Flanked by armored vehicles and a coterie of senior military officers, President Trump made an Independence Day pitch at the Lincoln Memorial: Join the U.S. military.

It was an unexpected turn in the “Salute to America,” an event he envisioned and planned. Steeped in military history and appreciation, the address lauded specific achievements in each service’s past, acknowledged the presence of Medal of Honor recipients in the crowd and urged youths to serve in uniform in the future.

“They and thousands before us served with immense distinction, and they loved every minute of that service,” Trump said of the veterans decorated for valor. “To young Americans across our country, now is your chance to join our military and make a truly great statement in life. And you should do it.”

The remark garnered some cheers from the crowd gathered before him. But it also hit on a reality for the Pentagon: Military officials are increasingly concerned about finding recruits. The challenges include increasing obesity across the nation, a growing economy that has provided other job opportunities and an overall declining desire among young Americans to serve.

Enter Trump. While the size, scope and multimillion-dollar cost of his Fourth of July extravaganza proved controversial, it also put the military front and center. The Pentagon spent weeks fending off questions about the president’s wish to have a full air show and tanks parked in Washington, but it also will likely benefit from the exposure.

In a Defense Department that spends million of dollars each year to advertise for recruits, military officials quietly carried out the White House’s directives for the event, setting aside flight hours designated for training to fly aircraft in the Salute, two defense officials said, speaking on the condition of anonymity because of the sensitivity of the issue.

It isn’t uncommon for the Pentagon to do the same for a flyover at an event like the Super Bowl, but this was unique in that it effectively included seven flyovers — one for each of the five military services, plus Air Force One leading off the evening and the Blue Angels closing the event. It also included aircraft that are rarely seen, including the B-2 stealth bomber and the Marine Corps’ new VH-92 presidential helicopter.

For months, the Pentagon was mum about how large its involvement on Independence Day would be — a symptom, defense officials said, of the president’s desire to inject showmanship and spring surprises on observers. That largely held up, until some officials began disclosing details to the media out of concern that it looked like the Pentagon was not prepared to meet Trump’s whims and was scrambling to keep up.

To be sure, Trump is not a perfect messenger for the military.

The president, who avoided military service in Vietnam through five deferments, has made inflammatory statements that have divided veterans, including verbally attacking the parents of Army Capt. Humayun Khan, a U.S. soldier who was killed in Iraq. He also said he did not think the late senator John McCain (R-Ariz.) was a war hero because “I like people who weren’t captured.” McCain, who suffered in captivity in North Vietnam for more than five years and died last year, received a Silver Star for valor.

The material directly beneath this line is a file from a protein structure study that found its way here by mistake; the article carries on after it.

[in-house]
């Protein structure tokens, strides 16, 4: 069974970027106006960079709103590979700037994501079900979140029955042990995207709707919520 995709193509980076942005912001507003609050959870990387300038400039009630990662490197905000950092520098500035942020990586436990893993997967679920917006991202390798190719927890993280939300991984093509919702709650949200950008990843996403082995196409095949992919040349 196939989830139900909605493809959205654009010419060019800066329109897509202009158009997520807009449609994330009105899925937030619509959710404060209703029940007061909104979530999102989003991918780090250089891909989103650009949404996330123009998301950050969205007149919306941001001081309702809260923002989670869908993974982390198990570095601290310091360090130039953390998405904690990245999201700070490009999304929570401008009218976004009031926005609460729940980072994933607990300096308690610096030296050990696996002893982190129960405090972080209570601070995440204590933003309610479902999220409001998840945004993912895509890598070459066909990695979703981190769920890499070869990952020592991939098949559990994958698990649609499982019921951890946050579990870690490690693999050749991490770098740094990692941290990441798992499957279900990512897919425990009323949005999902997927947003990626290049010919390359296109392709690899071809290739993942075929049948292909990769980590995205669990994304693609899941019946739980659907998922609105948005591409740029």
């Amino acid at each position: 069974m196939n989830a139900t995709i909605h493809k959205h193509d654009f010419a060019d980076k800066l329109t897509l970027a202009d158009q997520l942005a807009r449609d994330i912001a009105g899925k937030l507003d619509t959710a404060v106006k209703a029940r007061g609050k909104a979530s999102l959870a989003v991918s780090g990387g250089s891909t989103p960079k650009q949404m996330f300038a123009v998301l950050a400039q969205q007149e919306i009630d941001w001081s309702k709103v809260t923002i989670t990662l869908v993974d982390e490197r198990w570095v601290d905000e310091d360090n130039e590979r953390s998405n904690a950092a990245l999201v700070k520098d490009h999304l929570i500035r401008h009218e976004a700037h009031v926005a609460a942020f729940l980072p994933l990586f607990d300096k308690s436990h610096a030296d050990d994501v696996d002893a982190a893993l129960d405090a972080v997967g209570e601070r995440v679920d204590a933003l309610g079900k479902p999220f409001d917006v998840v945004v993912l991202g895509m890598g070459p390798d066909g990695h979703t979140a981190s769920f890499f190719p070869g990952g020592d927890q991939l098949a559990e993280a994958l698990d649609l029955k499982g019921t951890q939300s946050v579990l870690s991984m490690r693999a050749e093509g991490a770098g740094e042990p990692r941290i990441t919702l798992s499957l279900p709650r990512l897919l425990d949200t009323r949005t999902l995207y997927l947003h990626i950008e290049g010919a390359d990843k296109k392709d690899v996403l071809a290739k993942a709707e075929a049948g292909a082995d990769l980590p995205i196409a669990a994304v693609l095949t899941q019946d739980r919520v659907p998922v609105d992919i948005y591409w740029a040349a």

Trump also has a history of making partisan attacks in front of active-duty service members, a habit that critics see as overtly politicizing the military.

Last month, the Pentagon directed the White House’s military office not to politicize events involving the military after an uproar that was created by a White House staff member directing Navy personnel in Japan to obscure the USS John S. McCain, a ship named after three generations of McCains, ahead of a presidential visit.

With Marine Gen. Joseph F. Dunford Jr., the chairman of the Joint Chiefs of Staff, and acting defense secretary Mark Esper alongside Trump on Thursday night, the Pentagon would have been put in a difficult position if the president had let loose with political attacks.

But Trump steered clear of doing so. Instead, he paid tribute to American heroes ranging from Frederick Douglass to Billy Mitchell, who is considered the father of the modern Air Force.

The president’s softer tone Thursday is unlikely to dissuade some detractors. Protesters could be found up and down the Mall, with balloons of “Baby Trump” — bearing the president’s likeness in a diaper — and signs decrying the militarization of Independence Day both common.

“It’s divisive,” said Stephen Samuels, a Washington resident who protested on Thursday afternoon along with his wife, Joanna Pratt. “He’s turned it into a political event, and it never has been before.”

But the event had a smaller military presence on the ground than the military parade Trump originally envisioned. It also managed to capture the attention of thousands of people in person, and even more on television.

For the Pentagon, it likely resulted in a best possible outcome.